In the next couple of weeks I will not just be featuring the best portraits on Shadowness but I will also include some awesome tutorials in conjunction with Photokore, a new stock image site specializing in the Asian market, to help you master the techniques required for outstanding photos such as the ones below.
Part I: Outstanding Female Portraits
Five Keys to Awesome Portraits like the Ones Above by
1. Be Prepared
If you’re taking your first portrait shots, your model is a family member, or friend. Keep in mind that they’re posing for you as a favor, and are probably a bit nervous. So, don’t waste their time. Set up your shot before they arrive. The location, background, and lighting should be ready, and you should also have already taken some test shots so even your camera settings are prepared. Don’t keep your model waiting around, and you’ll get to photograph them when they are fresh.
2. Keep it Simple
The more complex your scene is, the more difficult it will be to get a shot that is really stunning. Always try to keep your backgrounds (and foregrounds) as uncluttered as possible. If you’re taking portraits for the first time, working with natural light is a good way to start. As you get some experience and confidence, you can begin experimenting with the use of artificial light (but keep your lighting setup simple and use as few lights as possible).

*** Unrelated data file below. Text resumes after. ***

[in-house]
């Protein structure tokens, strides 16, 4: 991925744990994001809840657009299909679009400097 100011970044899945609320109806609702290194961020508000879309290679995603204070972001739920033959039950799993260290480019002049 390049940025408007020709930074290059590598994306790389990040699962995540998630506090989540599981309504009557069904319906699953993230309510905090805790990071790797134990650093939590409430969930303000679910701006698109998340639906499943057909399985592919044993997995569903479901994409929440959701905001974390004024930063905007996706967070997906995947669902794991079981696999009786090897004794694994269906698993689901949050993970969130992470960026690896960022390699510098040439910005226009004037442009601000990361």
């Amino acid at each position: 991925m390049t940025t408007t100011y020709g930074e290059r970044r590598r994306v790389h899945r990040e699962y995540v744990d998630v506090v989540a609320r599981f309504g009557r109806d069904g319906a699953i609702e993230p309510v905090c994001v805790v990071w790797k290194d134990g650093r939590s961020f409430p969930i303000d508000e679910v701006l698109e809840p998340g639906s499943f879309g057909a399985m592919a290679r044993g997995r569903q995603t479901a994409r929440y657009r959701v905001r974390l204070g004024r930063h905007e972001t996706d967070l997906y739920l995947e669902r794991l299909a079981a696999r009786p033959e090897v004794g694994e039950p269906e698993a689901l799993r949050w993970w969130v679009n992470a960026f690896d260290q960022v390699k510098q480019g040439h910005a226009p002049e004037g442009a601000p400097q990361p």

3. Keep Your Model Involved and Inspired
Talk to them. Tell them what kind of shots you’re trying to take before you even press the shutter. As you’re shooting, encourage them. Tell them when they’ve got that ‘great pose’ or ‘great smile’. In between shots, show them what you’ve taken. A model that is involved will result in better portraits, and they also won’t get tired as quickly!
4. Tripod and a Cable Release
A tripod is important for one main reason - keeping your images sharp. Every time you put your hand on the shutter you risk movement - a cable release will allow you to take sharp images without touching the camera.
5. Lower your aperture
Lowering the aperture blurs the background - an effect called bokeh. This is one of the simplest ways to make your portrait photography look more professional in a hurry.
Blurring the background has the effect of making your subject to pop out of the background. Many consumer digital cameras aren’t capable of going lower than F/4 or so, but even this is enough to make you notice a difference.
Check out more awesome tutorials on stock and portrait photography at
Sep 11th, 2011